Nathaniel is a young magician's apprentice, taking his first lessons in the arts of magic. But when a devious hotshot wizard named Simon Lovelace ruthlessly humiliates Nathaniel in front of everyone he knows, Nathaniel decides to kick up his education a few notches and show Lovelace who's boss. With revenge on his mind, he masters one of the toughest spells of all: summoning the all-powerful djinni, Bartimaeus. But summoning Bartimaeus and controlling him are two different things entirely, and when Nathaniel sends the djinni out to steal the powerful Amulet of Samarkand, Nathaniel finds himself caught up in a whirlwind of magical espionage, murder, blackmail, and revolt.
Haiku summary
Wizards rule England
with help of pouting demons.
Man, they're sarcastic.

A young magician
and his mischievous djinni
foil conspiracy.

Amazon.com Amazon.com Review (ISBN 0786852550, Paperback)

Nathaniel is a boy magician-in-training, sold to the government by his birth parents at the age of five and sent to live as an apprentice to a master. Powerful magicians rule Britain, and its empire, and Nathaniel is told his is the "ultimate sacrifice" for a "noble destiny." If leaving his parents and erasing his past life isn't tough enough, Nathaniel's master, Arthur Underwood, is a cold, condescending, and cruel middle-ranking magician in the Ministry of Internal Affairs. The boy's only saving grace is the master's wife, Martha Underwood, who shows him genuine affection that he rewards with fierce devotion. Nathaniel gets along tolerably well over the years in the Underwood household until the summer before his eleventh birthday. Everything changes when he is publicly humiliated by the ruthless magician Simon Lovelace and betrayed by his cowardly master who does not defend him.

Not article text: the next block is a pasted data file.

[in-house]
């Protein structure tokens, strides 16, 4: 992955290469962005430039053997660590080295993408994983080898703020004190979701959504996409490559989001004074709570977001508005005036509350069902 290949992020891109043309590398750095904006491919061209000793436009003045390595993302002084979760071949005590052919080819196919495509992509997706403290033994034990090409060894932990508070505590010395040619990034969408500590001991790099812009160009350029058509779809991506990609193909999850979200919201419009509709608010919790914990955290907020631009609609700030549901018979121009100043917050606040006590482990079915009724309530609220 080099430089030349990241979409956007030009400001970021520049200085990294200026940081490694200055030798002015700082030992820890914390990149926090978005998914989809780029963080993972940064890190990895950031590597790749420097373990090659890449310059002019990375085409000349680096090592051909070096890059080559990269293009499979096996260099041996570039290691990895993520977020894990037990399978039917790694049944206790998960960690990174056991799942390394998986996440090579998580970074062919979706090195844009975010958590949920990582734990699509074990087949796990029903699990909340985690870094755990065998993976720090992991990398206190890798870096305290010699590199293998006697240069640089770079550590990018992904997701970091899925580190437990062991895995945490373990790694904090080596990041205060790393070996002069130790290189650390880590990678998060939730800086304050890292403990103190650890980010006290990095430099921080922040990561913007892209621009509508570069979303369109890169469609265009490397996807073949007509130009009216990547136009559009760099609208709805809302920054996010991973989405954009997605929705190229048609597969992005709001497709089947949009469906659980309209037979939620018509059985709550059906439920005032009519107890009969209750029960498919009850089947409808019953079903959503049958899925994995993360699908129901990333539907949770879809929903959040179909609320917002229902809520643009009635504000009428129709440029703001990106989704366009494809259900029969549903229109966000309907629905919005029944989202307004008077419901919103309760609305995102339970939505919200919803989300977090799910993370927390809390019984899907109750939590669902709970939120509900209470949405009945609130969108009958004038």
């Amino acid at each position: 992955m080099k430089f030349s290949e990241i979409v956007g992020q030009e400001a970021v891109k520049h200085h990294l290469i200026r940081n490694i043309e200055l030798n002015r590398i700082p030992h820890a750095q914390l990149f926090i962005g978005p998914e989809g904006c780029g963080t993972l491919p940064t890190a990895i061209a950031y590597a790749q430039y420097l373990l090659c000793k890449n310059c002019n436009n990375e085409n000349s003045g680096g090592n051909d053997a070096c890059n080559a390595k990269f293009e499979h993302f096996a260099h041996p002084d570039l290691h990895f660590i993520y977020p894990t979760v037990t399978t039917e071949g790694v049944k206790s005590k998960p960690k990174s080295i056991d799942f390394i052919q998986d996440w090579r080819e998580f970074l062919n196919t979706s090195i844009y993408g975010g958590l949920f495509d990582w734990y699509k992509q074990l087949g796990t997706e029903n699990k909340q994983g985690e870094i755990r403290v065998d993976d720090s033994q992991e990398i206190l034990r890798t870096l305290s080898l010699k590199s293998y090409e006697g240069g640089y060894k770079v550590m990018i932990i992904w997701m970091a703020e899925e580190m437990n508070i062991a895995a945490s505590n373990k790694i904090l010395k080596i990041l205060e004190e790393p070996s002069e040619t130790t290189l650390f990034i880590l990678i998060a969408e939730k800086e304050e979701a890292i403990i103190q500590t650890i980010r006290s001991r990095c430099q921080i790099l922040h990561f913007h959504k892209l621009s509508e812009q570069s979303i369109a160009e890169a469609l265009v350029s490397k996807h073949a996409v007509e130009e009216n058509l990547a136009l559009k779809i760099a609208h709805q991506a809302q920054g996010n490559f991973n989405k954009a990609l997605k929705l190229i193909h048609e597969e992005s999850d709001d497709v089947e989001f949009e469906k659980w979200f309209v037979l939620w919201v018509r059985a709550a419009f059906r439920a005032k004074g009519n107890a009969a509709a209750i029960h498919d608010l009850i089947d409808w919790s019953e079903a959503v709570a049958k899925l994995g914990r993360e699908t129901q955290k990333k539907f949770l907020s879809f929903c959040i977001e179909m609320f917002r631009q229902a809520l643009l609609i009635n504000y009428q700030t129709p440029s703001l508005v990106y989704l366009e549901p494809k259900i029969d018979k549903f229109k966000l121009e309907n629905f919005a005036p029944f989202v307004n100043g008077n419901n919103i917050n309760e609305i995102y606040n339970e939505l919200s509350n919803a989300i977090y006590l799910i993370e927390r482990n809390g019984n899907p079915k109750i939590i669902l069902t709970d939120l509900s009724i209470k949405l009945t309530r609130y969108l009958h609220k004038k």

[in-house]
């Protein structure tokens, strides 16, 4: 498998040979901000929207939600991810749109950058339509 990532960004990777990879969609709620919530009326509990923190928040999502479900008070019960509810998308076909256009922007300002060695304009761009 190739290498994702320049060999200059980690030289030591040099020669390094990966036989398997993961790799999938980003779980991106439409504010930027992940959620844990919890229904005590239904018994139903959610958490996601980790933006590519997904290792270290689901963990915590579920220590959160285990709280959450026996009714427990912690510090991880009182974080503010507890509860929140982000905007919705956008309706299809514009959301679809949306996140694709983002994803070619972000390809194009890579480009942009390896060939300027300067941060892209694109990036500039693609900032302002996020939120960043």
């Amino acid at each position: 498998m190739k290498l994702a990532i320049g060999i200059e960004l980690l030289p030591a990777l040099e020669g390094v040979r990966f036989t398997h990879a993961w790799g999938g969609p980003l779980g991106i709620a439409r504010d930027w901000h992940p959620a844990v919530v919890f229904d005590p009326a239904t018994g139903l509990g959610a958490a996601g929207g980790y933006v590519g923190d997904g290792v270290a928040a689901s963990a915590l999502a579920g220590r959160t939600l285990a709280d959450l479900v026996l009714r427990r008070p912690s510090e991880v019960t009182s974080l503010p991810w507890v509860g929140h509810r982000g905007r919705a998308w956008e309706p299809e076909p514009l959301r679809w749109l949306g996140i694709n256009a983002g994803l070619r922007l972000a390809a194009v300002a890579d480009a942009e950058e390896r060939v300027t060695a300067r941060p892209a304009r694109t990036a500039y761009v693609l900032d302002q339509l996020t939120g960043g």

Nathaniel vows revenge. In a Faustian fever, he devours magical texts and hones his magic skills, all the while trying to appear subservient to his master. When he musters the strength to summon the 5,000-year-old djinni Bartimaeus to avenge Lovelace by stealing the powerful Amulet of Samarkand, the boy magician plunges into a situation more dangerous and deadly than anything he could ever imagine. In British author Jonathan Stroud's excellent novel, the first of The Bartimaeus Trilogy, the story switches back and forth from Bartimaeus's first-person point of view to third-person narrative about Nathaniel. Here's the best part: Bartimaeus is absolutely hilarious, with a wit that snaps, crackles, and pops. His dryly sarcastic, irreverent asides spill out into copious footnotes that no one in his or her right mind would skip over. A sophisticated, suspenseful, brilliantly crafted, dead-funny book that will leave readers anxious for more. (Ages 11 to adult) --Karin Snelson

(retrieved from Amazon Thu, 12 Mar 2015 18:06:16 -0400)

(see all 8 descriptions)

Nathaniel, a magician's apprentice, summons up the djinni Bartimaeus and instructs him to steal the Amulet of Samarkand from the powerful magician Simon Lovelace.

(summary from another edition)

» see all 10 descriptions